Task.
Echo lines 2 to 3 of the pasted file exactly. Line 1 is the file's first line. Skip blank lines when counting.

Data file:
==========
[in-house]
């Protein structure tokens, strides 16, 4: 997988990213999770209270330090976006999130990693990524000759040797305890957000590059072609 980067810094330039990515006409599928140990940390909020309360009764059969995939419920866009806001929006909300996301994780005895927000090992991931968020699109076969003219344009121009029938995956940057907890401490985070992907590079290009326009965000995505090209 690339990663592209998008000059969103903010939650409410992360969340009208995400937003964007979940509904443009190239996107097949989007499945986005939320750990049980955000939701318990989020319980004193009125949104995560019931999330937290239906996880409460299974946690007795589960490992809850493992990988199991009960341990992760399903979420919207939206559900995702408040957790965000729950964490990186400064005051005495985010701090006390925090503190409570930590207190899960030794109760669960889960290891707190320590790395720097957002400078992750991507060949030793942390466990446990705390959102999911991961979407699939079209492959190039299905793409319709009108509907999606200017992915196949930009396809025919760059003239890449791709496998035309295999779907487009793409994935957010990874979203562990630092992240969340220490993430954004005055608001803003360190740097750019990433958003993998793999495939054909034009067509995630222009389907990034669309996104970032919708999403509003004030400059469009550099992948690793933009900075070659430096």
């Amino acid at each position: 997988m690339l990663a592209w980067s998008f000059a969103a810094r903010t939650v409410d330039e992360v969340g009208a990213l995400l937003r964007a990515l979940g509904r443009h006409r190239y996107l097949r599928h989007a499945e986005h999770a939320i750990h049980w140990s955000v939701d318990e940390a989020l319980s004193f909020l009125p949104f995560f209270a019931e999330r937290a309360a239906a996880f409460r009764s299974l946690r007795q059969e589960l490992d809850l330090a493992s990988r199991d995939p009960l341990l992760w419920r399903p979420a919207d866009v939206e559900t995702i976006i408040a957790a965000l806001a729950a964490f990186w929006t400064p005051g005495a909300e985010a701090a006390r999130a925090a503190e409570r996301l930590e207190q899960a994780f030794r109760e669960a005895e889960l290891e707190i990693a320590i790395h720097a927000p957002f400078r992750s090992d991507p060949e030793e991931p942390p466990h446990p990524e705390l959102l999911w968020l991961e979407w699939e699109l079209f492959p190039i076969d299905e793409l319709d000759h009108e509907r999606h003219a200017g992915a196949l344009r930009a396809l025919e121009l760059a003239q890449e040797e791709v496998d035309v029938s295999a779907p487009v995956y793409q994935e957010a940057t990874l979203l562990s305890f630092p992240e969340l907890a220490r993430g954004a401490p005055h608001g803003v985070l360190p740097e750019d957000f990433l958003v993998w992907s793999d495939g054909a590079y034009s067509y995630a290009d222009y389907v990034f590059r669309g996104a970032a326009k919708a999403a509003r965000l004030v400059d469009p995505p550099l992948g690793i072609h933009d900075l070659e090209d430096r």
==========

């Protein structure tokens, strides 16, 4: 997988990213999770209270330090976006999130990693990524000759040797305890957000590059072609 980067810094330039990515006409599928140990940390909020309360009764059969995939419920866009806001929006909300996301994780005895927000090992991931968020699109076969003219344009121009029938995956940057907890401490985070992907590079290009326009965000995505090209 690339990663592209998008000059969103903010939650409410992360969340009208995400937003964007979940509904443009190239996107097949989007499945986005939320750990049980955000939701318990989020319980004193009125949104995560019931999330937290239906996880409460299974946690007795589960490992809850493992990988199991009960341990992760399903979420919207939206559900995702408040957790965000729950964490990186400064005051005495985010701090006390925090503190409570930590207190899960030794109760669960889960290891707190320590790395720097957002400078992750991507060949030793942390466990446990705390959102999911991961979407699939079209492959190039299905793409319709009108509907999606200017992915196949930009396809025919760059003239890449791709496998035309295999779907487009793409994935957010990874979203562990630092992240969340220490993430954004005055608001803003360190740097750019990433958003993998793999495939054909034009067509995630222009389907990034669309996104970032919708999403509003004030400059469009550099992948690793933009900075070659430096």
């Amino acid at each position: 997988m690339l990663a592209w980067s998008f000059a969103a810094r903010t939650v409410d330039e992360v969340g009208a990213l995400l937003r964007a990515l979940g509904r443009h006409r190239y996107l097949r599928h989007a499945e986005h999770a939320i750990h049980w140990s955000v939701d318990e940390a989020l319980s004193f909020l009125p949104f995560f209270a019931e999330r937290a309360a239906a996880f409460r009764s299974l946690r007795q059969e589960l490992d809850l330090a493992s990988r199991d995939p009960l341990l992760w419920r399903p979420a919207d866009v939206e559900t995702i976006i408040a957790a965000l806001a729950a964490f990186w929006t400064p005051g005495a909300e985010a701090a006390r999130a925090a503190e409570r996301l930590e207190q899960a994780f030794r109760e669960a005895e889960l290891e707190i990693a320590i790395h720097a927000p957002f400078r992750s090992d991507p060949e030793e991931p942390p466990h446990p990524e705390l959102l999911w968020l991961e979407w699939e699109l079209f492959p190039i076969d299905e793409l319709d000759h009108e509907r999606h003219a200017g992915a196949l344009r930009a396809l025919e121009l760059a003239q890449e040797e791709v496998d035309v029938s295999a779907p487009v995956y793409q994935e957010a940057t990874l979203l562990s305890f630092p992240e969340l907890a220490r993430g954004a401490p005055h608001g803003v985070l360190p740097e750019d957000f990433l958003v993998w992907s793999d495939g054909a590079y034009s067509y995630a290009d222009y389907v990034f590059r669309g996104a970032a326009k919708a999403a509003r965000l004030v400059d469009p995505p550099l992948g690793i072609h933009d900075l070659e090209d430096r």